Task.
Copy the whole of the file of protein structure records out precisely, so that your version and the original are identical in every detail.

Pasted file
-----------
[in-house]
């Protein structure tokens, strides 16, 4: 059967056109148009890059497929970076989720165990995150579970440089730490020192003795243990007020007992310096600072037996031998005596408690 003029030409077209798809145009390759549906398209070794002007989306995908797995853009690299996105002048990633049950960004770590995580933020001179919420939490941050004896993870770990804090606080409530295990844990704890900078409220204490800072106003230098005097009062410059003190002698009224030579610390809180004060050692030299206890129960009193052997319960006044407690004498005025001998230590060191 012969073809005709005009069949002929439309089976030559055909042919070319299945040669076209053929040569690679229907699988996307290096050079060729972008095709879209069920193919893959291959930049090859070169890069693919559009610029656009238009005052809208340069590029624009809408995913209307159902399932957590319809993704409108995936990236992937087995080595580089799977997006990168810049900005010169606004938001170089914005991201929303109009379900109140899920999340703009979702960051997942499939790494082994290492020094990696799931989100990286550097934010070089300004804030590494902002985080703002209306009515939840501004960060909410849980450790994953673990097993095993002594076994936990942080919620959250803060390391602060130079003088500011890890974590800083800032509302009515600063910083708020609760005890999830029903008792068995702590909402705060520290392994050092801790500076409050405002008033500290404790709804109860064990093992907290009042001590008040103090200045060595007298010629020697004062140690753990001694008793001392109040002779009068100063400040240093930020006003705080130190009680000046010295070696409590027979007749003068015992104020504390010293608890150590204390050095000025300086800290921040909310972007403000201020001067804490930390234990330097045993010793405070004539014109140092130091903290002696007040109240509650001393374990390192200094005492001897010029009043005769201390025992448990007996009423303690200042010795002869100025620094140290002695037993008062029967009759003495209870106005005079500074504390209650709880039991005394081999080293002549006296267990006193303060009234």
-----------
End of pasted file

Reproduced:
[in-house]
């Protein structure tokens, strides 16, 4: 059967056109148009890059497929970076989720165990995150579970440089730490020192003795243990007020007992310096600072037996031998005596408690 003029030409077209798809145009390759549906398209070794002007989306995908797995853009690299996105002048990633049950960004770590995580933020001179919420939490941050004896993870770990804090606080409530295990844990704890900078409220204490800072106003230098005097009062410059003190002698009224030579610390809180004060050692030299206890129960009193052997319960006044407690004498005025001998230590060191 012969073809005709005009069949002929439309089976030559055909042919070319299945040669076209053929040569690679229907699988996307290096050079060729972008095709879209069920193919893959291959930049090859070169890069693919559009610029656009238009005052809208340069590029624009809408995913209307159902399932957590319809993704409108995936990236992937087995080595580089799977997006990168810049900005010169606004938001170089914005991201929303109009379900109140899920999340703009979702960051997942499939790494082994290492020094990696799931989100990286550097934010070089300004804030590494902002985080703002209306009515939840501004960060909410849980450790994953673990097993095993002594076994936990942080919620959250803060390391602060130079003088500011890890974590800083800032509302009515600063910083708020609760005890999830029903008792068995702590909402705060520290392994050092801790500076409050405002008033500290404790709804109860064990093992907290009042001590008040103090200045060595007298010629020697004062140690753990001694008793001392109040002779009068100063400040240093930020006003705080130190009680000046010295070696409590027979007749003068015992104020504390010293608890150590204390050095000025300086800290921040909310972007403000201020001067804490930390234990330097045993010793405070004539014109140092130091903290002696007040109240509650001393374990390192200094005492001897010029009043005769201390025992448990007996009423303690200042010795002869100025620094140290002695037993008062029967009759003495209870106005005079500074504390209650709880039991005394081999080293002549006296267990006193303060009234």